There’s an abundance of silver shops around Kathmandu city and Patan in particular. These were and still are the main areas that silversmiths work. It’s important to note that silver plating is not that popular in Nepal mainly due to the lack of modern machinery. Likewise, forget about the cheap Chinese fake silver jewelery that proliferates around the world with its bright shiny designs. This has now also entered Kathmandu in the shopping centres and malls but not so much in the traditional shops. In Kathmandu expect to find traditional pure silver in local dedicated silvershops. International silver purity levels of 999 (fine), 925 (sterling – most popular in Nepal), coin silver, and indeed a bevy of Asian marked silver are all in operation in Kathmandu. However, disreputable silver stores also exist who will outright re stamp their silver.
If spending a lot of money on silver you may already be aware of silver tests like neodymium magnets, ice melts, and sound tests to see if you are getting genuine silver. However many of these are not practical in a jewelery store. The high-end stores along Durbar Marg are not likely to let you bounce a ruby encrusted silver bracelet off the floor so you hear a high pitched tone. Instead they will show you several certificates from Nepali silver organizations including the Federation of Nepal Gold and Silver Dealers Association https://fenegosida.org. While there’s still nothing stopping the shop from making alterations, this is about the best Nepal has to offer.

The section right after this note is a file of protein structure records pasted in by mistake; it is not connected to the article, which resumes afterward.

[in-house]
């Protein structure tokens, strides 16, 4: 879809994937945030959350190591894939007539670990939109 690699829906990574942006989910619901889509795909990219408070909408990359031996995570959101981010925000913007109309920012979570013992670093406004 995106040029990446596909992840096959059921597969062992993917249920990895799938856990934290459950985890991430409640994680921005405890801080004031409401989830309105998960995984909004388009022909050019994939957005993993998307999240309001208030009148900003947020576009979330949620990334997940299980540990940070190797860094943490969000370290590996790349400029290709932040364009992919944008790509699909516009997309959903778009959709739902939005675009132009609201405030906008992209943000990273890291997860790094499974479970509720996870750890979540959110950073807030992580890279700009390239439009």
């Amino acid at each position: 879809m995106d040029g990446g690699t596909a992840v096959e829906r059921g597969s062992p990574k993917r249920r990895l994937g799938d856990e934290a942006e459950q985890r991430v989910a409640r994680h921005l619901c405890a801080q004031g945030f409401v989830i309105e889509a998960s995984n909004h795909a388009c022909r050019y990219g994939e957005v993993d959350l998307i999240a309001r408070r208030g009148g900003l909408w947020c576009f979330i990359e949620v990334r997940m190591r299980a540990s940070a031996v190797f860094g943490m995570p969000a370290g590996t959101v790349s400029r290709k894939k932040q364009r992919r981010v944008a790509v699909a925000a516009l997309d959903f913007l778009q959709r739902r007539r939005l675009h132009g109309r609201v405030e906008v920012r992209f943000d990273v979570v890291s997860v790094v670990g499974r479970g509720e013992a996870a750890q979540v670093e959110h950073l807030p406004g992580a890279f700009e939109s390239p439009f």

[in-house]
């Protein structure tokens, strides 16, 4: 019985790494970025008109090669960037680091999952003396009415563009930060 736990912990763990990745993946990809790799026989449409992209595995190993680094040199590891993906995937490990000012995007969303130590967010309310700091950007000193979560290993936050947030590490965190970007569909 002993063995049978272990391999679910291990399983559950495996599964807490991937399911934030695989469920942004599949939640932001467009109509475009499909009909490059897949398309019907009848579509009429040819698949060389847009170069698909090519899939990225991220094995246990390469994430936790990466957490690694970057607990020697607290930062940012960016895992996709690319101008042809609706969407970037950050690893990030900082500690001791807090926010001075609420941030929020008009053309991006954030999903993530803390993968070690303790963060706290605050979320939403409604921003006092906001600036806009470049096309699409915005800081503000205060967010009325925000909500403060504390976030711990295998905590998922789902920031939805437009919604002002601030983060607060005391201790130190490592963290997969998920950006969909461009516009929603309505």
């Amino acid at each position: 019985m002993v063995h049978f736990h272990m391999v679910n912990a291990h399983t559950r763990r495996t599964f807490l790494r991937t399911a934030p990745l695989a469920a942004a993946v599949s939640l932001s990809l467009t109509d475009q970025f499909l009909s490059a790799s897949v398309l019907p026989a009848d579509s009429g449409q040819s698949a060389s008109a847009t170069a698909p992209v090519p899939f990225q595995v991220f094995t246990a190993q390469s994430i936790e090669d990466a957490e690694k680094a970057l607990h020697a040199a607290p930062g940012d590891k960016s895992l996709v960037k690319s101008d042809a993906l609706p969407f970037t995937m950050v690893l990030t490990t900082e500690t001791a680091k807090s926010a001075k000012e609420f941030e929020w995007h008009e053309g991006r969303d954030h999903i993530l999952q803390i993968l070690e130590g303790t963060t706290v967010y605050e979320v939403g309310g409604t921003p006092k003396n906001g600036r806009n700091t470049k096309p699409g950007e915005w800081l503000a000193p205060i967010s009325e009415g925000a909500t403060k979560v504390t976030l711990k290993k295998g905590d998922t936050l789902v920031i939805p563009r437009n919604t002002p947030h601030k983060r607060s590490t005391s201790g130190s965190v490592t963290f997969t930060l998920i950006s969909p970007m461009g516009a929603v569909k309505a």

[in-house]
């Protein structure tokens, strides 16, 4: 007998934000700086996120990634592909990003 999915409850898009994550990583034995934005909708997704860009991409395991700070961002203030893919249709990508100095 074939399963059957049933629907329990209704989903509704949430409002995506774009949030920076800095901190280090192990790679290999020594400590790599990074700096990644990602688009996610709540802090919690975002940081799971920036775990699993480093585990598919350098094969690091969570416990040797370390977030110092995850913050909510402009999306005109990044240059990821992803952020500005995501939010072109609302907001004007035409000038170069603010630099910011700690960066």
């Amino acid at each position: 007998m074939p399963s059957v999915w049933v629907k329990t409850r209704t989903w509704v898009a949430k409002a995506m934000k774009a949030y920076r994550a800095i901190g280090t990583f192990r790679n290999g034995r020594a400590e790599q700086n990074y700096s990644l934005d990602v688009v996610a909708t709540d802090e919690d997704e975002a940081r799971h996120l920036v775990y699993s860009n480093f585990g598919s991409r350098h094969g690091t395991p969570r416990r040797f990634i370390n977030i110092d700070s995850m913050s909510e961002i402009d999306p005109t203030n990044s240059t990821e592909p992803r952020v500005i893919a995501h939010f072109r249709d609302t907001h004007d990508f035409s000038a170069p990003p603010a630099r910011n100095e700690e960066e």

For the average person looking for nice silver the best test is that of local reputation and indeed heritage. For tourists this presents the problem of not knowing anyone. Your friendly trekking guide or hotel owners don’t count! It all comes down to knowing the right people, who have lived in the Kathmandu Valley for generations. Traditionally silversmiths are all Newari which is another major clue in what to look out for. Many will have their own workshops, and repair shops where you can see them carry out work. Finding a good quality silver shop in Kathmandu embodies all of the above. Newari, family owned silver shop, and family run silversmiths working in the shops.
Popular types of silver to buy in Nepal
These days there are several types of silver to be on the lookout for in Nepal.
Silver jewellery. Silver ornaments (including household). Silver coins (rare). Silver religious objects. There’s also a mix of silver plaques etc. However, the one type of “silver” to avoid? Cheap Chinese (fake) imported jewellery- you’ll usually see this in everyday markets, shopping malls or places selling cheap shiny jewelry.